Saturday February 04, 2017
38-thousand year old rock art has a lot in common with Monet
more stories from this episode
- Nature vs. nurture: lessons from twins
- Torture doesn't work and here's the scientific evidence
- No longer a myth: a part human, part pig chimera
- 38-thousand year old rock art has a lot in common with Monet
- Metallic hydrogen. Did it finally happen?
- Quirks & Questions: Is Earth getting heavier or lighter?
- Full Episode
Southwestern France has become well known in recent years for several discoveries of cave art made by early modern humans. The most famous examples are the Lascaux amd Chauvet cave paintings.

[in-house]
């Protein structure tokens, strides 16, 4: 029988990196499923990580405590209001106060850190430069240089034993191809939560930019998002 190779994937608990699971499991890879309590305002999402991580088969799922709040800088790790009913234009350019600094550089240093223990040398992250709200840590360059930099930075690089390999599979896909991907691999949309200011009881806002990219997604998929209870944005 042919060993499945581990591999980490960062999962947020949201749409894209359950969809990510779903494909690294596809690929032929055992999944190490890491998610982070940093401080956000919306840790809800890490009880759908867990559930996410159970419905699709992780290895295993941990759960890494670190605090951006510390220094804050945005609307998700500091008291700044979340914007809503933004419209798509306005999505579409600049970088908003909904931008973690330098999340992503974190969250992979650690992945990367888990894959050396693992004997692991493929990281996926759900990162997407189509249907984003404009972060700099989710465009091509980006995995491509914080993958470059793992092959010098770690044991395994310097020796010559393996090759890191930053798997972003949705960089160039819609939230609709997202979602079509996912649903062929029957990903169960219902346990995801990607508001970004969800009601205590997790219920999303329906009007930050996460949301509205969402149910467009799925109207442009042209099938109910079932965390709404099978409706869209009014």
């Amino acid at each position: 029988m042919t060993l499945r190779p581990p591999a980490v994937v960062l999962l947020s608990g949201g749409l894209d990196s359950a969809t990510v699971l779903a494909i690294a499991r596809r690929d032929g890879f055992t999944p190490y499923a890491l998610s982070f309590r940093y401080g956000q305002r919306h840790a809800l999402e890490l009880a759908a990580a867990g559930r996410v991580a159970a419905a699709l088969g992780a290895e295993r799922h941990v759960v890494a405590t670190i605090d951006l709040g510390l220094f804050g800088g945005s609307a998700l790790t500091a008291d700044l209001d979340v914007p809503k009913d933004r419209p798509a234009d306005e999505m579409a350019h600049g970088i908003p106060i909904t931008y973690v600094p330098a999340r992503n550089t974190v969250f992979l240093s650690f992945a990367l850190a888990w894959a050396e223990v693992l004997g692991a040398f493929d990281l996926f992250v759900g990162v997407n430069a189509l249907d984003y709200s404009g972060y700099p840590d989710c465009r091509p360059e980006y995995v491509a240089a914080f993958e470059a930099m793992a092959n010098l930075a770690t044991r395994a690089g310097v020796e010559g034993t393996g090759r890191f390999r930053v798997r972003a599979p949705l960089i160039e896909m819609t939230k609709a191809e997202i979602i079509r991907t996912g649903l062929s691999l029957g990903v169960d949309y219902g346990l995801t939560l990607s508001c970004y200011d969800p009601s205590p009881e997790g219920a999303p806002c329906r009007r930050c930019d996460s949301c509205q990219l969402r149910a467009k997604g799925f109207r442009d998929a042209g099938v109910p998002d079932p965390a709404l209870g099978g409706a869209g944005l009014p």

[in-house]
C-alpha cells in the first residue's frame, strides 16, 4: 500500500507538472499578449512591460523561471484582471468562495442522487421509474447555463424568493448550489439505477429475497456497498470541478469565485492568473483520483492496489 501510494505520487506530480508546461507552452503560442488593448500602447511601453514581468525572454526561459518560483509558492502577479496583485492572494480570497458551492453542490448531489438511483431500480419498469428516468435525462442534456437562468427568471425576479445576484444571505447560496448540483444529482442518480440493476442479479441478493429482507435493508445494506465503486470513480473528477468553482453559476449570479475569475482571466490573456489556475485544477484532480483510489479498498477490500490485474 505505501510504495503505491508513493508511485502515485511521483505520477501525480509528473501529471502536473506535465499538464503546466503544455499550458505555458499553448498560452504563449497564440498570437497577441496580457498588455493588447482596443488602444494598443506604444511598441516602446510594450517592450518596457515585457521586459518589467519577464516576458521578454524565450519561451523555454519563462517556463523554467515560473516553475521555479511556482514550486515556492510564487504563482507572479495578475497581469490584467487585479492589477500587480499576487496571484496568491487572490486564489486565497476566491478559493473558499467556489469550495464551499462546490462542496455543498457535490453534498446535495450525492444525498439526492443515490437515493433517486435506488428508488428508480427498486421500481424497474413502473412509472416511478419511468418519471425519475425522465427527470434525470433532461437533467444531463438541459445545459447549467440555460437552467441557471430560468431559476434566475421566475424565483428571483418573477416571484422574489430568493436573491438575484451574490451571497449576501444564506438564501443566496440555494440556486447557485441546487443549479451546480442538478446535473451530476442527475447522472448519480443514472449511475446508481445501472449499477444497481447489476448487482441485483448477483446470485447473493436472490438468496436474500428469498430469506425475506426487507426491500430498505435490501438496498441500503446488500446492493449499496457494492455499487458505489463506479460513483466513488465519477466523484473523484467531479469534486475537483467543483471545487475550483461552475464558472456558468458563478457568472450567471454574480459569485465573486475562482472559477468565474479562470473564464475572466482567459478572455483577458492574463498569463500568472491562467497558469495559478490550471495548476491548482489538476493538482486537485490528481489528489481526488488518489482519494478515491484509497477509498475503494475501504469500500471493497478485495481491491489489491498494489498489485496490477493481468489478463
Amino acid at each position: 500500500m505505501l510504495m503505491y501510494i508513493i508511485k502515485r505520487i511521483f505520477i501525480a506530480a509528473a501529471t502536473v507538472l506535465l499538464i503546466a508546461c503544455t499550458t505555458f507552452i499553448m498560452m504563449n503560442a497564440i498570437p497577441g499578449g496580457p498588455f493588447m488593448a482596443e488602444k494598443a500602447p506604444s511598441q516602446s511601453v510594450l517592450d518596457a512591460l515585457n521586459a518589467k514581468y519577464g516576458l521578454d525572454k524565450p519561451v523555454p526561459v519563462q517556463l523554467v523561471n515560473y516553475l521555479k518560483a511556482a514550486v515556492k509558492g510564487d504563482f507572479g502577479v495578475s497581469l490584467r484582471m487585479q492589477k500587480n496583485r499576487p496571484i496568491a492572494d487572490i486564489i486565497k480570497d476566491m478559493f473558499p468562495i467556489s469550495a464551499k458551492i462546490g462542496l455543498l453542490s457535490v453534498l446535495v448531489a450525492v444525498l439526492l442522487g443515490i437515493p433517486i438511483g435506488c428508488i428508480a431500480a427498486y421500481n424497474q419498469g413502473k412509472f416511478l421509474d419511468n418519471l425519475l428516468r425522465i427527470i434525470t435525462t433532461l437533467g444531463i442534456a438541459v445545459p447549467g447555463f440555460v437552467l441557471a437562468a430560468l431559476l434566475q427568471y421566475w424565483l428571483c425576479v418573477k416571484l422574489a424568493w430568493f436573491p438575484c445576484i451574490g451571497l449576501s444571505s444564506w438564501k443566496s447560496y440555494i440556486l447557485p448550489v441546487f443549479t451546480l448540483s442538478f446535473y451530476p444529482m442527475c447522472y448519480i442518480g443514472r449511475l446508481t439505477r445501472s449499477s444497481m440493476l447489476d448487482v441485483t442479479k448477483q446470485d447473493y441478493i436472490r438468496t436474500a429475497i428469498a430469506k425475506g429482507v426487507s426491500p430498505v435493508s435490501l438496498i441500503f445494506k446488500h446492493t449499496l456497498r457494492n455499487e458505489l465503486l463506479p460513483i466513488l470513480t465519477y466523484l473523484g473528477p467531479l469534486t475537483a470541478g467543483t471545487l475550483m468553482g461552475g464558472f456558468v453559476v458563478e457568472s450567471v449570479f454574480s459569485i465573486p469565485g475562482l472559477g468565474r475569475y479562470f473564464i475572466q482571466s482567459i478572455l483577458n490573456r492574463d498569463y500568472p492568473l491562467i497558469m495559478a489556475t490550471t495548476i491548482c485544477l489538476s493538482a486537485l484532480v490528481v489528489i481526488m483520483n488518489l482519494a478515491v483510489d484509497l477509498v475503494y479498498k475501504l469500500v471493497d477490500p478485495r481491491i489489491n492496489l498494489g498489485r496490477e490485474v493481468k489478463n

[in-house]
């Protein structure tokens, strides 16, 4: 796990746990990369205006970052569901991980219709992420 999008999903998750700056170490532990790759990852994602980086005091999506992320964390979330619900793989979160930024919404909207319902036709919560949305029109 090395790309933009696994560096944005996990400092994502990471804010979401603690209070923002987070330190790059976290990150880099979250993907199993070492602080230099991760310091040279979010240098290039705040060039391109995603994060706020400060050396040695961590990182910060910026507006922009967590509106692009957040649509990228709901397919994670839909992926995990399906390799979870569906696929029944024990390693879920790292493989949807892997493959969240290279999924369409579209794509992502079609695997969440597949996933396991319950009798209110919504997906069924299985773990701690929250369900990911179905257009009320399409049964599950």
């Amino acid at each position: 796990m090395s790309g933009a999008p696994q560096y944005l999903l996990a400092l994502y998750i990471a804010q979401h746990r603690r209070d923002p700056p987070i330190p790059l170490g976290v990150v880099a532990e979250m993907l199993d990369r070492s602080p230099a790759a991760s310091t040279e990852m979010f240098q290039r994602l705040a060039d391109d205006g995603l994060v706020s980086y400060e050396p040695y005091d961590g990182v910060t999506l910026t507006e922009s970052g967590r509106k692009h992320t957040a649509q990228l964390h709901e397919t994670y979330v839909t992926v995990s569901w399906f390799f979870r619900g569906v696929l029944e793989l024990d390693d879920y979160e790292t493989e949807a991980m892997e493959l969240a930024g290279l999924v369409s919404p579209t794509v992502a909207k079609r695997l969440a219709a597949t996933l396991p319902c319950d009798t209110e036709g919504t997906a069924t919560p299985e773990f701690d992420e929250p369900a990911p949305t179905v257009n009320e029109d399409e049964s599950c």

But recently an engraving was discovered in the same region by a team of anthropologists, including Canadian Dr. Randall White at New York University.
The 38 thousand year old engraving — much older than the cave paintings — depicts an aurochs, or wild cow, using a series of dots punched into limestone.
The very purposeful technique, similar to impressionistic pointilism, provides greater insight into a regional pattern of art and ornamentation in the lives of the hunter-gatherers who lived there between 43,000 and 33,000 years ago.
- Paper in Quaternary International: A new Aurignacian engraving from Abri Blanchard, France: Implications for understanding Aurignacian graphic expression in Western and Central Europe
- Quirks & Quarks: Prehistoric Human Ancestors Made Engravings on Shells